…the contents of the average kitchen have been quite revolutionised by plastics. The modern refrigerator is full of polystyrene mouldings and parts right down to the ice-cube trays. Washing machines have many plastic parts, and are finished off with tough, colourful plastic paints…..many foodstuffs and vegetables are now packed in plastic film. Polythene bags and wrappers abound and are invaluable…I think it is quite clear that plastics have virtually taken over in the home. We have to realise that the family has been joined by Polystyrene, Polyethylene, Polyvinyl-chloride, Polyester, and many others. They are all glamourous, colourful and tough. Plastics make a major contribution towards better living and an easier time for the housewife.

G-Plan dining set from 1950s featured in a room display designed and styled by Kiera Buckley-Jones for Homes and Antiques magazine. The room display formed part of the Museum of 51 exhibition at the Royal Festival Hall, London in 2011.

In 1953, the G-Plan furniture range launched, produced by the High Wycombe firm E. Gomme Ltd. The range was designed by Donald Gomme, the grandson of the company’s founder Ebenezer Gomme. Ebenezer, began making furniture in the 1880s from his home in Nettlebed, Oxfordshire. Following a move to Totteridge Road, High Wycombe, Ebenezer set-up a chair workshop behind the family home. In 1898, he went into partnership with his brother-in-law, Jim Pierce and in 1909 they opened a factory on Leigh Street, High Wycombe. Before the Second World War, the company had 800 employees and established itself as one of the biggest furniture makers in the country. During the Second World War, two of E.Gomme Ltd’s top designers, Mr Barnes and Edwin Clinch, were on the board set-up by the Government to design the Utility Line of furniture. The name G-Plan is derived from a shortened form of the tag-line created for the range by advertising executive, Doris Gundry (of J. Walter Thompson Advertising Agency): ‘the Gomme Plan, a Plan for living.’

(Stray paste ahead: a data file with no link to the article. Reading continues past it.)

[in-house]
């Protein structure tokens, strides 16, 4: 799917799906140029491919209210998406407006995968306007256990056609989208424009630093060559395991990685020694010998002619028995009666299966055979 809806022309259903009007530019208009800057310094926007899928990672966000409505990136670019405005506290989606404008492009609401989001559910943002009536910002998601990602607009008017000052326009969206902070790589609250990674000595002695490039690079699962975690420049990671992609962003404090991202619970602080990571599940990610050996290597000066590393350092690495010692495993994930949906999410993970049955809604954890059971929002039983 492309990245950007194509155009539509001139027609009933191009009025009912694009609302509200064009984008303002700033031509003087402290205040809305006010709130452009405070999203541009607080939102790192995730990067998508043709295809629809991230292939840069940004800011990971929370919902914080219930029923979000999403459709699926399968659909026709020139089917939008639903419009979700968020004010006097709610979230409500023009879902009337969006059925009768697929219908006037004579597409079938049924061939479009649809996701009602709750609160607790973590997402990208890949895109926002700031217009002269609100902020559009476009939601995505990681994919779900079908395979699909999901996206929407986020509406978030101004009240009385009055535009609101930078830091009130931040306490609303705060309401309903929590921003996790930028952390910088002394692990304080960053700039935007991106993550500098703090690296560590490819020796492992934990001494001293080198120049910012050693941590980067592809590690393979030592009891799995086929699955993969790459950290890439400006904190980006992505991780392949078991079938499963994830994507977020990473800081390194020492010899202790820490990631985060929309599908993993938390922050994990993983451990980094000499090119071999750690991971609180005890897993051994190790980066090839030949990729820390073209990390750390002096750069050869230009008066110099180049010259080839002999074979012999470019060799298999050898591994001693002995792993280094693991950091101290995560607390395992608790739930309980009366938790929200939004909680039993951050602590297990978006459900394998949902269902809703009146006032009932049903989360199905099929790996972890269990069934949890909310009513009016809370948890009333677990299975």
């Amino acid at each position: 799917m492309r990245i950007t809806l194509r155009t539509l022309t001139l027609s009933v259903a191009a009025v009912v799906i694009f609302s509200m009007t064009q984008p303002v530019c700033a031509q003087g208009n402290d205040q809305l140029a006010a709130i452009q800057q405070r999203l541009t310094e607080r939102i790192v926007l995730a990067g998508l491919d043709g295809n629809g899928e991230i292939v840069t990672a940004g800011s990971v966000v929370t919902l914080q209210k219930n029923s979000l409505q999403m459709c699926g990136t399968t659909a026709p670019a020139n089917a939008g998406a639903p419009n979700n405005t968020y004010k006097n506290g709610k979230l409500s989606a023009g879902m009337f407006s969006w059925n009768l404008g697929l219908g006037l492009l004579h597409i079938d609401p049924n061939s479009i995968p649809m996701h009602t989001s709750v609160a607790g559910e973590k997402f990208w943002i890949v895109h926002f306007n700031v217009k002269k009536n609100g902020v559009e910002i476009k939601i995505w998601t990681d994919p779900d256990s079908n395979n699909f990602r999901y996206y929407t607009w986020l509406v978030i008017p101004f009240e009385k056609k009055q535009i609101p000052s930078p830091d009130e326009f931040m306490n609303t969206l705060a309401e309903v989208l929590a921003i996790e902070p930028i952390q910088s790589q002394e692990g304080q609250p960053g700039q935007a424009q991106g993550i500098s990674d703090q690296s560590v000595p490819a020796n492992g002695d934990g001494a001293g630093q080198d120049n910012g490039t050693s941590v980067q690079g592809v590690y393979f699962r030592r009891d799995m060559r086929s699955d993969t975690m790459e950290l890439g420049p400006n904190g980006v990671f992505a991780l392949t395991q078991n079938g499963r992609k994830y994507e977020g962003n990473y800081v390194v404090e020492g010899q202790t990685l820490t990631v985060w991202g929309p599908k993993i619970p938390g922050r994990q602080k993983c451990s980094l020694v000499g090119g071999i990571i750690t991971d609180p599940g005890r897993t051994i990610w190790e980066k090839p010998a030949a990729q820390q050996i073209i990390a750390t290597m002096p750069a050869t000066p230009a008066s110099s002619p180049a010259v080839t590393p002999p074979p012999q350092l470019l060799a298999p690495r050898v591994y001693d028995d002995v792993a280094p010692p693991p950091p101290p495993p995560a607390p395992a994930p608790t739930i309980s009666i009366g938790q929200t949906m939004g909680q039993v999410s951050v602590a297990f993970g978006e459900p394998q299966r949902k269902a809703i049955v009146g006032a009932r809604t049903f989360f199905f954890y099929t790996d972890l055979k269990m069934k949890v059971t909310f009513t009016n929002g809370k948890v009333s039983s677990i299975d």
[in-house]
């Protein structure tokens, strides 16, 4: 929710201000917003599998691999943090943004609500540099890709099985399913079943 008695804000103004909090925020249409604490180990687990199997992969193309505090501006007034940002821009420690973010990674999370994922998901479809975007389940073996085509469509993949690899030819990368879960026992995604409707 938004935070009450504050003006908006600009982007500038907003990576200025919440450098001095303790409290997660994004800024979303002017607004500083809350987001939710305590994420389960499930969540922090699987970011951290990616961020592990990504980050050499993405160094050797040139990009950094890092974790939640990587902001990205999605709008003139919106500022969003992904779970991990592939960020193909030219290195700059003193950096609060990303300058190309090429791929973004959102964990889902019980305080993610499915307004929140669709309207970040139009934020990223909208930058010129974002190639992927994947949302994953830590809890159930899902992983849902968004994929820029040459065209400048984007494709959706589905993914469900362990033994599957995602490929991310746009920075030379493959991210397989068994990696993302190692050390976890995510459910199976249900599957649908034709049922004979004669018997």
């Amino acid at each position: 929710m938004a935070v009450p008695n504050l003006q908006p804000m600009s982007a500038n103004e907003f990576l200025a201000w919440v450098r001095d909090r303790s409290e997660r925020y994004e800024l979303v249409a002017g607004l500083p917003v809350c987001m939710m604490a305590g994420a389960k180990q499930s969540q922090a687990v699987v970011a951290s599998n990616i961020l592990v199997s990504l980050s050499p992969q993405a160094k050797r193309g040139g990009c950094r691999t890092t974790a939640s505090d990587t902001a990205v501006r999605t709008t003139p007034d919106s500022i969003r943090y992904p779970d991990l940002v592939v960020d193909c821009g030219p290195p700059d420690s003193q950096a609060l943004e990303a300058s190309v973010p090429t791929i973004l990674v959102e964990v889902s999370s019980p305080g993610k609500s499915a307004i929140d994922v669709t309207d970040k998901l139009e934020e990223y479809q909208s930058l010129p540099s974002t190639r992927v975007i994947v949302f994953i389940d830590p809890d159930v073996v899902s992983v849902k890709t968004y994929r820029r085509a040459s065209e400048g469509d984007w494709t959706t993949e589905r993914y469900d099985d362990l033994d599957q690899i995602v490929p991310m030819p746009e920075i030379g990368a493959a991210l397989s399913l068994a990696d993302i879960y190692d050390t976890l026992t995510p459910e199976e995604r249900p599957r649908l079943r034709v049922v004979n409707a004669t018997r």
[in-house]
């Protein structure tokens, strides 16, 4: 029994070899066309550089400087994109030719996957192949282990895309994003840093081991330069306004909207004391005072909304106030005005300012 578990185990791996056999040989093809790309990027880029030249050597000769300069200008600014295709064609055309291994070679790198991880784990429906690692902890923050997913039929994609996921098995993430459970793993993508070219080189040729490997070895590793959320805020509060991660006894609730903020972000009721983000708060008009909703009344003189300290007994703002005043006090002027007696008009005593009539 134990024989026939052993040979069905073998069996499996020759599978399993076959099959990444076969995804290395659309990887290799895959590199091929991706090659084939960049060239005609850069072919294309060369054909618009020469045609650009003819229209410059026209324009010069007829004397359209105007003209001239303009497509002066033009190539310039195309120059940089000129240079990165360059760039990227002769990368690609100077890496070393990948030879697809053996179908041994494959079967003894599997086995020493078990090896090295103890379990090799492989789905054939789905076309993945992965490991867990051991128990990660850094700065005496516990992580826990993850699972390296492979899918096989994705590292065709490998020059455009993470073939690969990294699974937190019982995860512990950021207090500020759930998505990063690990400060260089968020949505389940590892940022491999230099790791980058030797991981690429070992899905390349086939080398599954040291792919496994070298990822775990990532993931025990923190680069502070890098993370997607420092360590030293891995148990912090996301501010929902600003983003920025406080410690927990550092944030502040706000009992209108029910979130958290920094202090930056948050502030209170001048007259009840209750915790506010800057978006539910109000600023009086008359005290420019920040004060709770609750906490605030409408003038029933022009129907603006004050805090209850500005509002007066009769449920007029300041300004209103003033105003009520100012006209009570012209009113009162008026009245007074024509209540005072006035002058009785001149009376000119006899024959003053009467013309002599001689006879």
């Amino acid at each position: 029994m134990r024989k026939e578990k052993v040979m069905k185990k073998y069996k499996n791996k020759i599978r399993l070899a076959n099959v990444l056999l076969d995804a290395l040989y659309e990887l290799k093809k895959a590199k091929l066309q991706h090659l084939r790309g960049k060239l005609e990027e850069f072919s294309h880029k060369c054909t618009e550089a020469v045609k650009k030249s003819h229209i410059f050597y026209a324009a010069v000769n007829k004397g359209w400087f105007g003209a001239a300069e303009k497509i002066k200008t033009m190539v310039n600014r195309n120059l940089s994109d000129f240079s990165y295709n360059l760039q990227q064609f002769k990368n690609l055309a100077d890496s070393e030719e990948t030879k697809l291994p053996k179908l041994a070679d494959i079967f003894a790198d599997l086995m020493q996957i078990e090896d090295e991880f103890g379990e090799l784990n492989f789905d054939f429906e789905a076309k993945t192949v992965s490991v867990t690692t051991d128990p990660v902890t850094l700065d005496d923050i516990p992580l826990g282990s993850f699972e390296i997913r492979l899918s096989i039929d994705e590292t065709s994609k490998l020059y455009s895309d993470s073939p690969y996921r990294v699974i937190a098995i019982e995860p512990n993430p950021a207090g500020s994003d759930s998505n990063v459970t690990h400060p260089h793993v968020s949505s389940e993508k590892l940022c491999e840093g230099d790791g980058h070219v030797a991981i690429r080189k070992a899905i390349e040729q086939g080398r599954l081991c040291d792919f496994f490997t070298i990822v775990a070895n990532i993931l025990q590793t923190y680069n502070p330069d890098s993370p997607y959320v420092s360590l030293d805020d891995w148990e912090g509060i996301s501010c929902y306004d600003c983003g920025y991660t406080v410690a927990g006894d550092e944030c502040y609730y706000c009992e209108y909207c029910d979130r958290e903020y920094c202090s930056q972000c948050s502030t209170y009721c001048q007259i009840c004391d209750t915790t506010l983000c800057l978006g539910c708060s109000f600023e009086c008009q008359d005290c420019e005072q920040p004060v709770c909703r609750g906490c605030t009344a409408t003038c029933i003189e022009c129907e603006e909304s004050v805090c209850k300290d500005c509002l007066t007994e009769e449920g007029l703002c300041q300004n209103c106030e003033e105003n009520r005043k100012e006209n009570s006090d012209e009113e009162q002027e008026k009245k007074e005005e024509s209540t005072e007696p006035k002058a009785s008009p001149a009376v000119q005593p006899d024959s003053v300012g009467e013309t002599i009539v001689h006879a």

G.Plan’s Librenza room divider. Part of the Museum of 51 living room displays by Homes and Antiques magazine.

G-Plan was extremely popular in 1950’s Britain for a number of reasons:

  1. it was made of light oak, stylish and reflected modern design principles;
  2. the first range of furniture that could be brought piece-by-piece, thus enabling the budget conscious customer to save-up for each item but knowing that even if it took a while between each purchase, all the items would still go together;
  3. E. Gomme Ltd rolled-out an aggressive advertising campaign aimed directly at the public consumer and not just the retailer. This was an unusual strategy for goods in the early 1950’s;
  4. The customer could view the furniture in situ in staged room settings at the showroom. The room settings also included suggested items of accessory.

All of the above points resulted in such a high demand being created for G-Plan furniture, that an eighteen month delivery wait came into force. In 1954, a showroom for G-Plan opened in London. The G-Plan Gallery was located in Vogue House, St. George Street London. In 1954 E.Gomme Ltd took over two other furniture factories in High Wycombe, Birch’s and Castle Brothers.